As Nick Platt, bathroom category manager for Moods Bathrooms, explains: “The freestanding bath market is a growing market and sales have fared well over the last couple of years. Once a luxury item, only afforded by a niche market, continuous advancements in the manufacture of freestanding tubs mean that the consumer now has a wide choice of affordable, high quality mainstream models.”
Marketing controller of B.C Sanitan, Nick Richards adds: “Freestanding baths are now very much a timeless classic that will never go out of fashion. Consumers have been opting for freestanding baths over other models not only because of the boastful stylish aesthetics, but also because of the comfort and luxury that is also attached. One of the reasons that freestanding baths remain so popular is because of the sense of grandeur that is introduced with the size and appearance of the tub.”

Finding space

Typical British bathrooms aren’t normally known for their spaciousness or grandness. As Darren Paxford, technical manager of Vitra, explains: “Bathroom space – floor area – is a crucial factor in choosing a freestanding bath. Plumbing and water supply has to be re-organised and the freestanding bath generally requires floor space on all, or at least three sides.” Yet this hasn’t seemed to have affected sales of freestanding baths, which ultimately, require some element of space.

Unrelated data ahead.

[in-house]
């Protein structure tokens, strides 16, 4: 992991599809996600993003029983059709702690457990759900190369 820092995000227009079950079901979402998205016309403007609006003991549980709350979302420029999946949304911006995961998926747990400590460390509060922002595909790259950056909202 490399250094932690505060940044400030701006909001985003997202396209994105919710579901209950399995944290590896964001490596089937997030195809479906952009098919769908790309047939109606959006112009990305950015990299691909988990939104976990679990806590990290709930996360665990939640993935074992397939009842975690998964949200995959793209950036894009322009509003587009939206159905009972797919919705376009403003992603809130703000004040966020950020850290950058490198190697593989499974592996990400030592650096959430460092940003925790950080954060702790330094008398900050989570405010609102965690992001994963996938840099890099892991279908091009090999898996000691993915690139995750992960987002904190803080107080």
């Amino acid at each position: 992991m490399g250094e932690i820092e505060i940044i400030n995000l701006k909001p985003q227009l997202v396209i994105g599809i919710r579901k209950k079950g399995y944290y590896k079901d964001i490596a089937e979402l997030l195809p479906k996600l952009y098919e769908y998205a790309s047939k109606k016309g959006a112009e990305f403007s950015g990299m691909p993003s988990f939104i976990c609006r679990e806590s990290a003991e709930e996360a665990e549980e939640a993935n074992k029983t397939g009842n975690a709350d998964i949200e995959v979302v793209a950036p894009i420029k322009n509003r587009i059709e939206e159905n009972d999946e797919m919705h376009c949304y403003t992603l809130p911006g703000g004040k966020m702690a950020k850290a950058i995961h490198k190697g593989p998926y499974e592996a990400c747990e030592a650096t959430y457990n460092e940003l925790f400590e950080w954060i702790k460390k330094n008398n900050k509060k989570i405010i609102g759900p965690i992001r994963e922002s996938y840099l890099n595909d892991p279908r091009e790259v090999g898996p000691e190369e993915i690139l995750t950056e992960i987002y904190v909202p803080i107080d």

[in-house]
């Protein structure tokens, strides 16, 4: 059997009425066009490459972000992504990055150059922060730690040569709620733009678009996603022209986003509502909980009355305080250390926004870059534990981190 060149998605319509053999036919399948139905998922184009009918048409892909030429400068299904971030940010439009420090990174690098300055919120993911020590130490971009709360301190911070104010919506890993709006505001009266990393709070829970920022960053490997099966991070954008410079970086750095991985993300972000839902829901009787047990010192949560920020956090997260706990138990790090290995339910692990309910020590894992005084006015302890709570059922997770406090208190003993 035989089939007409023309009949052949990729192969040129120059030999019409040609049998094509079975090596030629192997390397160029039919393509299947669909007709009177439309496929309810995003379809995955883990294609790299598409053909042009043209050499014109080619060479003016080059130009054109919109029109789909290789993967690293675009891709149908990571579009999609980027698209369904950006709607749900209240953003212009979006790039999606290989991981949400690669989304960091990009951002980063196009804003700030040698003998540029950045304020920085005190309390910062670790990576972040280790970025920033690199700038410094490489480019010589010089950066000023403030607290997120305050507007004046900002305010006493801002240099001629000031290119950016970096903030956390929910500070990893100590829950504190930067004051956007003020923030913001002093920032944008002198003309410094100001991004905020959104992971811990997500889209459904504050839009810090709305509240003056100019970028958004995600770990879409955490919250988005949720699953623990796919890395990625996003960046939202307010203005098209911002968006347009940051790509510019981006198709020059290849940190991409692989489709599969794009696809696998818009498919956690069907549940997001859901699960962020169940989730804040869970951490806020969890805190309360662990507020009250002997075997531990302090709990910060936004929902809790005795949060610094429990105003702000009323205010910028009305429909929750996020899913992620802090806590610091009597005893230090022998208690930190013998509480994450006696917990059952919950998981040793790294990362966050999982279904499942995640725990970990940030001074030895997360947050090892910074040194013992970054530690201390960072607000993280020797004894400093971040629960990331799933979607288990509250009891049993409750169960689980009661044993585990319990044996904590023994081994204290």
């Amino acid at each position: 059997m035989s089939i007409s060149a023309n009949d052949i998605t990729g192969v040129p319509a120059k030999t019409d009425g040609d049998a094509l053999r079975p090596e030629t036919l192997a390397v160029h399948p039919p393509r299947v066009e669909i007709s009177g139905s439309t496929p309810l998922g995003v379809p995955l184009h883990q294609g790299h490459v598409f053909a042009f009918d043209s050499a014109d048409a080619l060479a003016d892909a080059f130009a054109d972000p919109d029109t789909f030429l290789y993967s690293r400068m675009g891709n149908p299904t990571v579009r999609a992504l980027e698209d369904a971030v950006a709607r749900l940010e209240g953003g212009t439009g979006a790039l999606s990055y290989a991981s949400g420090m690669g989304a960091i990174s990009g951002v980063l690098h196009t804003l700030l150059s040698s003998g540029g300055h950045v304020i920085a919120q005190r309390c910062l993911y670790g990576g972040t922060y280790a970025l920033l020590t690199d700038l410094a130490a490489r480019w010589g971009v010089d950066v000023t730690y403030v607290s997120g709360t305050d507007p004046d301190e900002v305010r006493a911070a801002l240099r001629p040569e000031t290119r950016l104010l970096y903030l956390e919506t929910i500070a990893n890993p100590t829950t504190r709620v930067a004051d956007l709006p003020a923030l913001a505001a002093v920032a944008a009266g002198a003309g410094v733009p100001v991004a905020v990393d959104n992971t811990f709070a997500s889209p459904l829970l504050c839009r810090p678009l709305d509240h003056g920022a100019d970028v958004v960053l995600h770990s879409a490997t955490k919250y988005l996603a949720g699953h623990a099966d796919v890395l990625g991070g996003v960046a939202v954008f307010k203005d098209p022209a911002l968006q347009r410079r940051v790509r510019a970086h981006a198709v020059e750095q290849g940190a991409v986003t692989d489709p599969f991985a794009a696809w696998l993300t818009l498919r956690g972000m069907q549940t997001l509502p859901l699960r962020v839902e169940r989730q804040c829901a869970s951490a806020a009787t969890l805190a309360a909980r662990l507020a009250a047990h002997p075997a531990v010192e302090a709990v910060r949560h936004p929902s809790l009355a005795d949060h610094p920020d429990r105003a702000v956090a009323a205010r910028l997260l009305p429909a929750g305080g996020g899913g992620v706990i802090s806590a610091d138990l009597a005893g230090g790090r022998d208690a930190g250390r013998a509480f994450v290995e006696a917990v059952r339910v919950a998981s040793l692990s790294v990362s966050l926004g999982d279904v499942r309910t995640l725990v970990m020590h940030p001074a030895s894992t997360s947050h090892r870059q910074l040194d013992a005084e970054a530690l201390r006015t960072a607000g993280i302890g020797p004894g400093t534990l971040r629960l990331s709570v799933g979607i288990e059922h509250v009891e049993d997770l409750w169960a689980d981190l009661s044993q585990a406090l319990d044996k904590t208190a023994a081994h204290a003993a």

However Claire Surplice, retail channel manager of ldeal Standard, explains: “Freestanding baths can be easily fitted into today’s average UK bathroom. Contrary to popular belief they do not have to be the centrepiece of the bathroom and can lookjust as good placed beside a wall or in an alcove. ln fact, they can actually make a major contribution to the illusion of space in a bathroom, as the absence ofa bath panel exposes the floor: A new generation of contemporary shapes and water saving options is now on the market and the freestanding bath is becoming more than just a vintage throwback, it is a bath for modern times.”

Bathroom to bedroom

Recent trends within boutique hotels have seen baths move out of the bathroom and into the bedroom. As jonathan Carten marketing manager of Victoria + Albert Baths, comments: “There is a definite trend for baths to break out of the bathroom!

This started in boutique hotels and is now increasingly popular with consumers. lt fits perfectly with the idea of the bath as more than just a practical device to get clean in – it is an item of indulgence, relaxation and of course beauty, so even when not in use it’s adding architectural interest to the interior space.”

But, the idea ofa bath within the bedroom hasn’t proved as popular as originally anticipated. Some consumers still seem to want the privacy and sanctuary feeling a separate bathroom provides. Samantha Wake, Bette UK sales and operations managen explains: “Although some consumers like the idea of a bath in a bedroom, the practicalities of achieving this can be off-putting. Also, although a bath in a bedroom in a boutique hotel might be fun, people still tend to want privacy in their bath at home.” And Lois Paffett, marketing manager for Kaldewei agrees, adding: “Although this l was a trend that began to emerge, we haven’t seen it take i off in the way it was expected.